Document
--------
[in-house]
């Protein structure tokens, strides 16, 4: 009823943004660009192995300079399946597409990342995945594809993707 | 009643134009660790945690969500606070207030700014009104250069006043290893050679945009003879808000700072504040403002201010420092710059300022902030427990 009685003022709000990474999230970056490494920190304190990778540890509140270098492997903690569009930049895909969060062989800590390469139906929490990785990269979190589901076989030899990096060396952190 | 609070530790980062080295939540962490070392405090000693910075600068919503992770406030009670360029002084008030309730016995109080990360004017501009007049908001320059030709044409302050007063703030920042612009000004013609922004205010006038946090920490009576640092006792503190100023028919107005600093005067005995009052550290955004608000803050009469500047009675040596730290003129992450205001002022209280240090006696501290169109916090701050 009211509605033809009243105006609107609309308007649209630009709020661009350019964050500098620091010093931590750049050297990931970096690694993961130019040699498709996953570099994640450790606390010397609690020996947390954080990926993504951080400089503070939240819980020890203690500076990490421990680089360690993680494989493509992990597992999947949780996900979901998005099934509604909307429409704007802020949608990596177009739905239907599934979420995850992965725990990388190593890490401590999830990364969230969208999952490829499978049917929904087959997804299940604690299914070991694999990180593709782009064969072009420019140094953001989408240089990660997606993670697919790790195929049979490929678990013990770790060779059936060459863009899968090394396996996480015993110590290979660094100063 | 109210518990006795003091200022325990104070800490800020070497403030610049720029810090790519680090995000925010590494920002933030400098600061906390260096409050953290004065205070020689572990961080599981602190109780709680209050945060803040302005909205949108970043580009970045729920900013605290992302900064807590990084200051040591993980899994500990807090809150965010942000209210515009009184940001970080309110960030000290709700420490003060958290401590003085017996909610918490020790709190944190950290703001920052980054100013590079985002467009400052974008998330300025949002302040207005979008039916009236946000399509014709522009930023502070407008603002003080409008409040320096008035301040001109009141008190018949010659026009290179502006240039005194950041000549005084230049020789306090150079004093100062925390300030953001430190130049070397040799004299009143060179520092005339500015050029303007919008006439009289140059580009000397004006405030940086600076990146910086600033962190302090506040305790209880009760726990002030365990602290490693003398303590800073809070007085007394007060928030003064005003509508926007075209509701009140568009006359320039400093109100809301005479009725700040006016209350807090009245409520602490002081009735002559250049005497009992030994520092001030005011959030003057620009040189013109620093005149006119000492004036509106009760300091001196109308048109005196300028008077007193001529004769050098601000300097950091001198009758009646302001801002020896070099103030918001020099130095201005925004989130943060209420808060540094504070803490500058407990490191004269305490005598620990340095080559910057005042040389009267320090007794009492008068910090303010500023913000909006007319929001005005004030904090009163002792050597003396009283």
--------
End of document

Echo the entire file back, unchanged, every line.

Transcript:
[in-house]
């Protein structure tokens, strides 16, 4: 009823943004660009192995300079399946597409990342995945594809993707 | 009643134009660790945690969500606070207030700014009104250069006043290893050679945009003879808000700072504040403002201010420092710059300022902030427990 009685003022709000990474999230970056490494920190304190990778540890509140270098492997903690569009930049895909969060062989800590390469139906929490990785990269979190589901076989030899990096060396952190 | 609070530790980062080295939540962490070392405090000693910075600068919503992770406030009670360029002084008030309730016995109080990360004017501009007049908001320059030709044409302050007063703030920042612009000004013609922004205010006038946090920490009576640092006792503190100023028919107005600093005067005995009052550290955004608000803050009469500047009675040596730290003129992450205001002022209280240090006696501290169109916090701050 009211509605033809009243105006609107609309308007649209630009709020661009350019964050500098620091010093931590750049050297990931970096690694993961130019040699498709996953570099994640450790606390010397609690020996947390954080990926993504951080400089503070939240819980020890203690500076990490421990680089360690993680494989493509992990597992999947949780996900979901998005099934509604909307429409704007802020949608990596177009739905239907599934979420995850992965725990990388190593890490401590999830990364969230969208999952490829499978049917929904087959997804299940604690299914070991694999990180593709782009064969072009420019140094953001989408240089990660997606993670697919790790195929049979490929678990013990770790060779059936060459863009899968090394396996996480015993110590290979660094100063 | 109210518990006795003091200022325990104070800490800020070497403030610049720029810090790519680090995000925010590494920002933030400098600061906390260096409050953290004065205070020689572990961080599981602190109780709680209050945060803040302005909205949108970043580009970045729920900013605290992302900064807590990084200051040591993980899994500990807090809150965010942000209210515009009184940001970080309110960030000290709700420490003060958290401590003085017996909610918490020790709190944190950290703001920052980054100013590079985002467009400052974008998330300025949002302040207005979008039916009236946000399509014709522009930023502070407008603002003080409008409040320096008035301040001109009141008190018949010659026009290179502006240039005194950041000549005084230049020789306090150079004093100062925390300030953001430190130049070397040799004299009143060179520092005339500015050029303007919008006439009289140059580009000397004006405030940086600076990146910086600033962190302090506040305790209880009760726990002030365990602290490693003398303590800073809070007085007394007060928030003064005003509508926007075209509701009140568009006359320039400093109100809301005479009725700040006016209350807090009245409520602490002081009735002559250049005497009992030994520092001030005011959030003057620009040189013109620093005149006119000492004036509106009760300091001196109308048109005196300028008077007193001529004769050098601000300097950091001198009758009646302001801002020896070099103030918001020099130095201005925004989130943060209420808060540094504070803490500058407990490191004269305490005598620990340095080559910057005042040389009267320090007794009492008068910090303010500023913000909006007319929001005005004030904090009163002792050597003396009283």